Jan 4, 2009

on queer animals

The founder and director of Mercy for Animals, Nathan Runkle, was gay bashed a few days ago, putting him in very serious condition. In a culture where people like to "focus" or pretend that the thing they are paying attention to is more pressing than other things, an incident like this reminds us it ain't so.

Mercy for Animals is one of a handful of groups that go to events like gay rodeos and try to point out that it's destructive to both the animals and the queers. OK, yeah, I have a special dislike for rodeos since I come from place that has "rodeo vacation" instead of spring break. But c'mon, it's a good example of why putting on all the worst parts of masculinity like a costume, in magnified form, is grotesque. I loves me all kinds of queers, even some with stubble and swaggers, but there's too much macho worship going on with our beloved gay boys. Exerting control over others doesn't make one stronger, or more virile. The gay rodeo is just one site of many many that shows why animal advocates need to care about and understand queers, and why queers should extend their care to other groups. Queer bashing of animal rights leaders is another.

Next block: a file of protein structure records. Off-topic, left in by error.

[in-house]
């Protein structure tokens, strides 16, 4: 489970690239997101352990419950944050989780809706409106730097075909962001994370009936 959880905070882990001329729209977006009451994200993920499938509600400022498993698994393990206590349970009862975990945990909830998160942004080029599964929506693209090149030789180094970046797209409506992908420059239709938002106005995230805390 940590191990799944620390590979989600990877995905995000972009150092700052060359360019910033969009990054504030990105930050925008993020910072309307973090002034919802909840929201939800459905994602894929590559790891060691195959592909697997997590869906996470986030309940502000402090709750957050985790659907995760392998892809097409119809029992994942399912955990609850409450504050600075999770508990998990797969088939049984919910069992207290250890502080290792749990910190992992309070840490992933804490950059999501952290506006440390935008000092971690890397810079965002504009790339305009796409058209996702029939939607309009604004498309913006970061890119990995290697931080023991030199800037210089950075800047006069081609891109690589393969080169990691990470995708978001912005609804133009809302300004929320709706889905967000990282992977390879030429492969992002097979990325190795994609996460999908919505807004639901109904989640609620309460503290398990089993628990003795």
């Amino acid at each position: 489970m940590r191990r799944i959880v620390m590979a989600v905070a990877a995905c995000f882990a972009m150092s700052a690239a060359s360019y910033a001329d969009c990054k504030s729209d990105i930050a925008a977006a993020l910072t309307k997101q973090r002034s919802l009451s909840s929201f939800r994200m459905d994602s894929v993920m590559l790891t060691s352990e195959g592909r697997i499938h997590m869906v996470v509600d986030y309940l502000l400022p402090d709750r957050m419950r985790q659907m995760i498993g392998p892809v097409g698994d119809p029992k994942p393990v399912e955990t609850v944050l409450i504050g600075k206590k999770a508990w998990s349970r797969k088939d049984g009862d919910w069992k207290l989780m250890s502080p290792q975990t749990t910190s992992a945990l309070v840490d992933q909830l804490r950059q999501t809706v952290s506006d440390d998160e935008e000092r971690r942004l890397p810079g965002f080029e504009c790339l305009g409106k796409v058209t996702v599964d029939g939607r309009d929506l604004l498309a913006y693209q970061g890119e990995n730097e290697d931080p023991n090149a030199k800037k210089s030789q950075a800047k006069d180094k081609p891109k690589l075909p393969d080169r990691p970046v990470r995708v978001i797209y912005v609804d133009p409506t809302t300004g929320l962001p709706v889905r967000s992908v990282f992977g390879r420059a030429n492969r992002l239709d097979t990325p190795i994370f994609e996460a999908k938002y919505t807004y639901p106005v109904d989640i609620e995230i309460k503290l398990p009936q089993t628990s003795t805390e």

If you think your coming out struggle was the worst form of torture, think again. (Thought bubble here: factory farms.) If you think queers have it good because Ellen reruns show on TV and gay marriage is legal in CT & VT, you don't know a whole lot about queer life. If you think immigrants or homeless people or those on welfare are treated decently in the U.S., well, you live in an insular world.

All this isn't bad news. Sometimes when you reach out beyond your comfort zone, bother to learn about someone else and their struggle, it is very rewarding. You make connections, both emotional and intellectual ones. And, hey, then we're off to a good start in making things better, for a whole lot of people and animals.

I'm not trying to make light of a horrible thing that happened to this activist. But he is interested in opening people's eyes with it, and compelling them to action. If you care about your community, take the invitation.

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